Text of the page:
Synopsis of Jung's "Psychology and Religion"

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This essay is a synopsis of Carl Jung's book "Psychology and Religion." In Psychology and Religion, Carl Jung takes a medical psychology standpoint to discover the links between the human unconscious mind and the ways in which religious symbolism and the idea of religion are deciphered. Jung wrote this material as a series of lectures that was given to Yale students in 1937, and the references to "modern" religion and its symbols relate to that time period. In this book, Jung reveals much of his own system of beliefs and brings into play his Analytic Psychology school of thought regarding religion. He writes that every human mind, at some point, is concerned with religion. In the first chapter, The Autonomy of the Unconscious Mind, he solely discusses the experience of religion and defines it according to a scientific approach. The reader is introduced to the idea of the numinosum, which is described as, "a dynamic existence or effect, not caused by an arbitrary act of will."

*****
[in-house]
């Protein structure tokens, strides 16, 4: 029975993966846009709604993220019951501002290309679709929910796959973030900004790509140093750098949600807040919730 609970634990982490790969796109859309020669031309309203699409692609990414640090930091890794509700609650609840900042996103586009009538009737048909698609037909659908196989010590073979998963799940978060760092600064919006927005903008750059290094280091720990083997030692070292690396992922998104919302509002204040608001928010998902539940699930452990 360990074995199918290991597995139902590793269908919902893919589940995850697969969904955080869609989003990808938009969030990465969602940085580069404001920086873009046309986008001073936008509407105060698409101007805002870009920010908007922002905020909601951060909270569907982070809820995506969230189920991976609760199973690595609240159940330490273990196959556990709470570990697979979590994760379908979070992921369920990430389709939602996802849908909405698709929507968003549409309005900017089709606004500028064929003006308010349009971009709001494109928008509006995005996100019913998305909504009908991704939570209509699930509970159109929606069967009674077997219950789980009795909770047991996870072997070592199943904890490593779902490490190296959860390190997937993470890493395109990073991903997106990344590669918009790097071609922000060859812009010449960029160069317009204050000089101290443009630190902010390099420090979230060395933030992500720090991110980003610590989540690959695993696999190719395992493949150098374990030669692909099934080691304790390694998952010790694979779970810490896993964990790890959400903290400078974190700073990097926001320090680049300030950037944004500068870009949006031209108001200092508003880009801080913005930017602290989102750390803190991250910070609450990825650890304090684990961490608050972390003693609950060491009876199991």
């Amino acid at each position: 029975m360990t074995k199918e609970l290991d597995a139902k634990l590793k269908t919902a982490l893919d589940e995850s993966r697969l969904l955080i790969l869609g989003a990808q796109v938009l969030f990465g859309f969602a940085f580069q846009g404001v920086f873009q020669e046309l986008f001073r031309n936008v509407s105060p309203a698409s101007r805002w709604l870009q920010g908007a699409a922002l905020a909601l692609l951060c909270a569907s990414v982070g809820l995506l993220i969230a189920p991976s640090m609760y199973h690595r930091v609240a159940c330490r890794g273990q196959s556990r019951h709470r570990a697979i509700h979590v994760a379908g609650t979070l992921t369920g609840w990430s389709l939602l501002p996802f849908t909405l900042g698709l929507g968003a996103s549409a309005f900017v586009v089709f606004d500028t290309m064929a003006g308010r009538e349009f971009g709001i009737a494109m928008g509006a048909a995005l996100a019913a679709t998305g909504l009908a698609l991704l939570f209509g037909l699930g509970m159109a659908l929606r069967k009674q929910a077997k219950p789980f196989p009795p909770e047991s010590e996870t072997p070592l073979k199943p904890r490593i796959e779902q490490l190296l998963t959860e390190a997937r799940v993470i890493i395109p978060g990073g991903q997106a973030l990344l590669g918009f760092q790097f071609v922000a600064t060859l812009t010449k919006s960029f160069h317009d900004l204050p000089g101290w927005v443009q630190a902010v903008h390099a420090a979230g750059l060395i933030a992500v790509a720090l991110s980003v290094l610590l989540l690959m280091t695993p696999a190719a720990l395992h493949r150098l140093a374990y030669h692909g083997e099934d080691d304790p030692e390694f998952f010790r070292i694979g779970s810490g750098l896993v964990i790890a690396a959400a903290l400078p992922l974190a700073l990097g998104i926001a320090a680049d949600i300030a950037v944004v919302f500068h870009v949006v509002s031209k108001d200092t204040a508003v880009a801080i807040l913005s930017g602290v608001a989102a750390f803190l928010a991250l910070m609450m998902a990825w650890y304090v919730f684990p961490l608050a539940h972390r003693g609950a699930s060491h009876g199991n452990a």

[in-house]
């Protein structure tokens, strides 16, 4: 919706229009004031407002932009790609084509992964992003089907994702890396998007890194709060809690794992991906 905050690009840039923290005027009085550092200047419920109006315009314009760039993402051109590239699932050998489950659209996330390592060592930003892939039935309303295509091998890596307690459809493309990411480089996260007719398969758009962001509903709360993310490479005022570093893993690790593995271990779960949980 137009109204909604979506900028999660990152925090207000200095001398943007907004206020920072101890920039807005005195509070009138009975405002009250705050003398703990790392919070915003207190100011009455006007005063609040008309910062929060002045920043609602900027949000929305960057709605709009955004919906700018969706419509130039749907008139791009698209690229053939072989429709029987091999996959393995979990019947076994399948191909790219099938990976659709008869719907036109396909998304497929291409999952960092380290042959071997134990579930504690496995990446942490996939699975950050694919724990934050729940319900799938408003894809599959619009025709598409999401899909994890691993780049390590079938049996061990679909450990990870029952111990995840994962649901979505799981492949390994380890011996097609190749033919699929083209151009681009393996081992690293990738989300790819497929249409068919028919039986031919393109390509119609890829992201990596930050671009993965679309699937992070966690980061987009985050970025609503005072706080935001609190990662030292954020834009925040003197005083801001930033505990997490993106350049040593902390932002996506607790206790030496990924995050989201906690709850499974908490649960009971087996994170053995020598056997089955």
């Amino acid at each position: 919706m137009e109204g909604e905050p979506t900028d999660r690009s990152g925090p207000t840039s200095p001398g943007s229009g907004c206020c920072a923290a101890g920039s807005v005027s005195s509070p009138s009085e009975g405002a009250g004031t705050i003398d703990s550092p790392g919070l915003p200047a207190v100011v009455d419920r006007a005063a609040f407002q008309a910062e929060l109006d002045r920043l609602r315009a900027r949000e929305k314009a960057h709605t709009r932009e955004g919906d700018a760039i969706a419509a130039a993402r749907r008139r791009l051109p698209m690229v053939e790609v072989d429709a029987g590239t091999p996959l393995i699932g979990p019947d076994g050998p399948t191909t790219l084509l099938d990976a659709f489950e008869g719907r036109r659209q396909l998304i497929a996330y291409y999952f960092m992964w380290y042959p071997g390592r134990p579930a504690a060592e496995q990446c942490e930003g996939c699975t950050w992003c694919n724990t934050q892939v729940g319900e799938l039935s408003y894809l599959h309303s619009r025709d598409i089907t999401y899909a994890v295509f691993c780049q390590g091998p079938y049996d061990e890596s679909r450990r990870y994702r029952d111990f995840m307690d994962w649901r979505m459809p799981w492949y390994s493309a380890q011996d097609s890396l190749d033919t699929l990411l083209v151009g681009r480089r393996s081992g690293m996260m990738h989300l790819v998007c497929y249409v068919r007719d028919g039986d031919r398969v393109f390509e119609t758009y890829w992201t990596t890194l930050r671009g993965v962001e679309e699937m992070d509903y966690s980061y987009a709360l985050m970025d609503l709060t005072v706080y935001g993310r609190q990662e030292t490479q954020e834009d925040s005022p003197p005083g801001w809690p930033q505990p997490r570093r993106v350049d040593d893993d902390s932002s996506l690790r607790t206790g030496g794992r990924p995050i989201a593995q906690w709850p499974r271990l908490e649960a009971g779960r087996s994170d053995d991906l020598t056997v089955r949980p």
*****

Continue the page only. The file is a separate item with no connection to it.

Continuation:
Jung continues to explain his theory of religion as being an attitude of the mind that is a result of numinosum, instead of being a creed, which at that time was the common concept of the term religion. He focuses on the human side of religion rather than the rules and limitations of each creed and discovers the physical phenomena that can be observed and dissected. In the first chapter, we are introduced to a patient of Jung's whose neurosis has left him with a painful ailment for which his is consciously unaware of the causes. Jung believes that ailments of the body are cured by psychological confessions, or cathartic experiences. He examined his patient's dreams in order to locate the cause of the neurosis and therefore allow the patient to...